With film credits in Istanbul, California, New York and Iran on his resume, what was tempting enough to bring decorated director and actor, Bandar Albuliwi, to the Jacksonville area?
Albuliwi's route to Northeast Florida began with a change from acting to directing — a result of being typecast as a terrorist too often. The New York native was displeased with the singular direction of his acting career, and, after a falling out with his agent, turned exclusively to directing. This choice soon became the catalyst for reshaping Albuliwi's professional life, which eventually included a teaching job at Rutgers University. This unanticipated opportunity opened the door to sharing his directorial philosophies with students.
So when Jacksonville University made the offer earlier this month, the timing was perfect because Albuliwi was looking for a place free of distractions and with a slower pace of life. The Sunshine State was not only a great opportunity, but also a nice escape from the heartbreaks in New York City.
At JU, Albuliwi plans on molding young minds in the new film department. But not in the traditional textbook manner. Hollywood stereotypes aren’t his style and infusing originality and spreading the idea of being open-minded are on his agenda. Directing and producing nontraditional films with mixed races that connect cultures are a key part of his vision.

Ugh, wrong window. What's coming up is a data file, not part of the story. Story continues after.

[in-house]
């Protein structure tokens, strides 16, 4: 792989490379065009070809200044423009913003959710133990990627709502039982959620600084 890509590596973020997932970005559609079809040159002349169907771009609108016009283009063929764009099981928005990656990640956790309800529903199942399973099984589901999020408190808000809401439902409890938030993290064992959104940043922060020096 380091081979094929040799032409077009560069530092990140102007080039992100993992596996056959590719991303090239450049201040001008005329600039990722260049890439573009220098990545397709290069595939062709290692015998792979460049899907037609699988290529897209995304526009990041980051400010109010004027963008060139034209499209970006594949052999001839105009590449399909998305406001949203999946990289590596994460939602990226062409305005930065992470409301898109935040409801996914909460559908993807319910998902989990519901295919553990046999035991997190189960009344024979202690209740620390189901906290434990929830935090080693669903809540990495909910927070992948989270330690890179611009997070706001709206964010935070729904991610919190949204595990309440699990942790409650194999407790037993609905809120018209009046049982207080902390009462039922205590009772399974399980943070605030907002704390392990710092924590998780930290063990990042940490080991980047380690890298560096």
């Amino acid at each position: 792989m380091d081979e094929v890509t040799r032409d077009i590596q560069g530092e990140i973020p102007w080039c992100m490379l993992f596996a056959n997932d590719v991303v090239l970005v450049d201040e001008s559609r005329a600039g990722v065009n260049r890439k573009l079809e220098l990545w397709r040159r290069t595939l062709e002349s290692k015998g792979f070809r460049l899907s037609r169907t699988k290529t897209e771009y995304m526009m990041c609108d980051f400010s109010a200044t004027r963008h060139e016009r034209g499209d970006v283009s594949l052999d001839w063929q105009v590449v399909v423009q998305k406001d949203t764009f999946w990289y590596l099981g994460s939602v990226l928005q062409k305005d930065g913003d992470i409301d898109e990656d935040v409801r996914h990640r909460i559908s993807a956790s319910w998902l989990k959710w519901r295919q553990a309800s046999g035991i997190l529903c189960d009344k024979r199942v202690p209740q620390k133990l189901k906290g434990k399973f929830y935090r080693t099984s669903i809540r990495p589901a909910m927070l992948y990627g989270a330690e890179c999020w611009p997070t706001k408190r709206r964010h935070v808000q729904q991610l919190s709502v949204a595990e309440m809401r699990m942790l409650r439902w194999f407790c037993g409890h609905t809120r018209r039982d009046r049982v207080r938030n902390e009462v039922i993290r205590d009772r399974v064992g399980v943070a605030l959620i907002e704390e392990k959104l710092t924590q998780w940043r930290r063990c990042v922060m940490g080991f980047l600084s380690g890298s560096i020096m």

“I want them to go out there, make their own movie, make their own mistakes, and learn from that," Albuliwi said of his students. "I want them to have more of a production-based environment than a classroom setting.”
Being one of the youngest people accepted into the prestigious American Film Institute, Albuliwi got his Master of Fine Arts in Film Directing and met his righthand man, Faruk Ozerten. Ozerten and Albuliwi went on to create "Peace After Marriage," which won the Creative Promise Award at the Tribeca Film Festival in lower Manhattan, and "Azad," which is currently showing in European festivals.
Albuliwi, who also earned earned a theater degree from University of Albany, believes in "pushing boundaries" and using those experiences to influence students in new places like Jacksonville.
“Bill [Hill, JU’s Dean of the College of Fine Arts] has such a unique vision of the program," Albuliwi said. "Jacksonville is an amazing university and the film program is really going to thrive.”
As for Albuliwi's longer-term plans, he only knows he won't return to acting. instead, he'll pursue directing films inspired by ideas he finds "around any corner" and and living life "one day at a time."